A difficult life-changing injury is not holding back a former territorial soldier from a passion of painting.
Grant Philip suffered a diving accident nearly 30 years ago.
He was just fresh into his military career - he'd trained as an apprentice sheet metal engineer and territorial soldier.
However, all that came to a halt at the age of 18 after the accident left him a tetraplegic.
Service runs in his blood - his parents were in the military too - and that kept his spirits alive.
"Pretty much to me it is planning and logistics... you know if you're going to be doing anything then you plan what you need (and) where you're going and it seems to run quite smoothly," he said.
All these years later, he's returned to his army roots.
As well as competing at this year's Invictus Games in archery, he's been part of a group of current and former personnel, along with families, who have turned a painful situation into art.
The Art in Recovery programme is in its first year and the pieces have been on display behind the wire at Burnham Military Camp, in Canterbury.
Grant Philip has been painting for more than a decade and uses his mouth to hold the brush.
"(It took) 35 to 40 hours it was sort of on-and-off with mixing it up with my training for the Invticus Games... with this one it was do a little bit, come back and do some more," he said.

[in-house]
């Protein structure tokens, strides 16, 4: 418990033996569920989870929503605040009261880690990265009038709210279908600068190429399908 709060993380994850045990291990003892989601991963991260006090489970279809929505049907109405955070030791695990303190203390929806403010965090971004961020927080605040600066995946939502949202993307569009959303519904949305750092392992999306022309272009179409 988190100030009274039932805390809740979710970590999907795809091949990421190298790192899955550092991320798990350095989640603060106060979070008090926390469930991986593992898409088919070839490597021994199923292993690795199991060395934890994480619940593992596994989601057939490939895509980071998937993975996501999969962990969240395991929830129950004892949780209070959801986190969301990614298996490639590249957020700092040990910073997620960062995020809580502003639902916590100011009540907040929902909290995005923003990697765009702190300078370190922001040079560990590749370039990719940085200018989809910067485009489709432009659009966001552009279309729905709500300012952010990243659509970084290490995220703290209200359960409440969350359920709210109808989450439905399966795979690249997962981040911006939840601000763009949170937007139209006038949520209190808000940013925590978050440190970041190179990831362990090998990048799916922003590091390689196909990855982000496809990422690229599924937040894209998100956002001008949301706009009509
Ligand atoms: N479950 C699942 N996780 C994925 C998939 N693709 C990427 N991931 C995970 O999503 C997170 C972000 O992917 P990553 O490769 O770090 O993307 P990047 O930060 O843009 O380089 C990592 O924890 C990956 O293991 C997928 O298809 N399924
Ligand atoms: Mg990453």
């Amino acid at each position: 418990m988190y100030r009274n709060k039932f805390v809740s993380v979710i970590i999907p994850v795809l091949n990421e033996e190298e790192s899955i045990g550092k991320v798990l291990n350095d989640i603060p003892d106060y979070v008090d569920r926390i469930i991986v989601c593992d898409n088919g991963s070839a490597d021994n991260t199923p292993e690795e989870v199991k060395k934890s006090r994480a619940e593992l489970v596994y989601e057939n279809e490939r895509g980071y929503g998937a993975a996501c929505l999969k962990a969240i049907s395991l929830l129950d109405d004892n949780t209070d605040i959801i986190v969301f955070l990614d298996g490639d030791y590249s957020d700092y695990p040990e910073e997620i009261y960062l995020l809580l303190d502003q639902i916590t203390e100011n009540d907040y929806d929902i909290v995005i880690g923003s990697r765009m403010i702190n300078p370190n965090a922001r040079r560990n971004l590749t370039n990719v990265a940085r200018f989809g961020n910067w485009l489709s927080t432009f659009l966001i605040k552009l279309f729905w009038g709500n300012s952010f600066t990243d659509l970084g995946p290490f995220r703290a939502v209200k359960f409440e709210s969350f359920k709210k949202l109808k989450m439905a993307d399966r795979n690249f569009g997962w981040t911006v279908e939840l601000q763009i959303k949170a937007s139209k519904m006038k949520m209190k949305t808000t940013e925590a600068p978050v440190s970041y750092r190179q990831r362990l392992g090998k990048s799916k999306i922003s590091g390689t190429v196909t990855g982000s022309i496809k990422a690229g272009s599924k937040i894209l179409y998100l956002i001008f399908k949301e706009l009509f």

He's painted a vintage shot of ANZAC soldiers on horses - there's the rich blue sky, lush green grass, along with the smart army uniforms of bygone years.
Mr Philip said he loved to paint landscapes and flowers, as well, he had painted calendars and Christmas cards with other mouth and foot artists in Christchurch.
He said he was not in a dark space about his situation.
"Through art you do have a release to show how you feel or you're feelings and for me it was just a nice way to relax and put my thoughts on the canvas," he said.
He's encouraging others to give art a go.
Defence Force liaison officer for injured, wounded, or ill personnel, Rebecca Maddaford, said it was a powerful exhibition and gave a voice to those who have been knocked-back in life.
She said she was humbled by the quality of the art and the ambition of those involved.
"It's getting people talking about their journeys and hopefully it is encouraging more people to potentially talk about what's gone of them," she said.
The plan was to exhibit more art in the future and give others who have been a dealt a blow in life a chance to paint.
Grant Philip's feature piece has been gifted to the army to display at the different bases.